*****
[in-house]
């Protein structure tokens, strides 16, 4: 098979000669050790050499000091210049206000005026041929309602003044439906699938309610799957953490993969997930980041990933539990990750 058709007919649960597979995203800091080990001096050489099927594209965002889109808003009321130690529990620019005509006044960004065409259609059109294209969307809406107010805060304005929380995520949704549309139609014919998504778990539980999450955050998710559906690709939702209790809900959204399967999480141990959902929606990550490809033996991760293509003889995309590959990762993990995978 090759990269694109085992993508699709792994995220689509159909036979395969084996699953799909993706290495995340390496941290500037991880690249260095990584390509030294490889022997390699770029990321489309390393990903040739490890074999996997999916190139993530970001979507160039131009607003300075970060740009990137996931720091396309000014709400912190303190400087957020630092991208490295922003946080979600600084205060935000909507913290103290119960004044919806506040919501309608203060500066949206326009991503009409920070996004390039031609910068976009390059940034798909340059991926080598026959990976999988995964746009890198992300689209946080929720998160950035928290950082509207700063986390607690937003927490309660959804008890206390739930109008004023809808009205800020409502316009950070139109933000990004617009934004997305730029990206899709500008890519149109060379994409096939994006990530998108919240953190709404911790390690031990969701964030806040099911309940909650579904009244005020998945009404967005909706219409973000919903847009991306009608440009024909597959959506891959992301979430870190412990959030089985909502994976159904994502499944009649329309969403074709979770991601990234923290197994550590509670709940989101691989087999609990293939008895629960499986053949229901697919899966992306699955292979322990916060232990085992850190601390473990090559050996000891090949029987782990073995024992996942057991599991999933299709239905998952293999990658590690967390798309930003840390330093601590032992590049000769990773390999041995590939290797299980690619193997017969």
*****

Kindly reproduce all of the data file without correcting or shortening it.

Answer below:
[in-house]
């Protein structure tokens, strides 16, 4: 098979000669050790050499000091210049206000005026041929309602003044439906699938309610799957953490993969997930980041990933539990990750 058709007919649960597979995203800091080990001096050489099927594209965002889109808003009321130690529990620019005509006044960004065409259609059109294209969307809406107010805060304005929380995520949704549309139609014919998504778990539980999450955050998710559906690709939702209790809900959204399967999480141990959902929606990550490809033996991760293509003889995309590959990762993990995978 090759990269694109085992993508699709792994995220689509159909036979395969084996699953799909993706290495995340390496941290500037991880690249260095990584390509030294490889022997390699770029990321489309390393990903040739490890074999996997999916190139993530970001979507160039131009607003300075970060740009990137996931720091396309000014709400912190303190400087957020630092991208490295922003946080979600600084205060935000909507913290103290119960004044919806506040919501309608203060500066949206326009991503009409920070996004390039031609910068976009390059940034798909340059991926080598026959990976999988995964746009890198992300689209946080929720998160950035928290950082509207700063986390607690937003927490309660959804008890206390739930109008004023809808009205800020409502316009950070139109933000990004617009934004997305730029990206899709500008890519149109060379994409096939994006990530998108919240953190709404911790390690031990969701964030806040099911309940909650579904009244005020998945009404967005909706219409973000919903847009991306009608440009024909597959959506891959992301979430870190412990959030089985909502994976159904994502499944009649329309969403074709979770991601990234923290197994550590509670709940989101691989087999609990293939008895629960499986053949229901697919899966992306699955292979322990916060232990085992850190601390473990090559050996000891090949029987782990073995024992996942057991599991999933299709239905998952293999990658590690967390798309930003840390330093601590032992590049000769990773390999041995590939290797299980690619193997017969």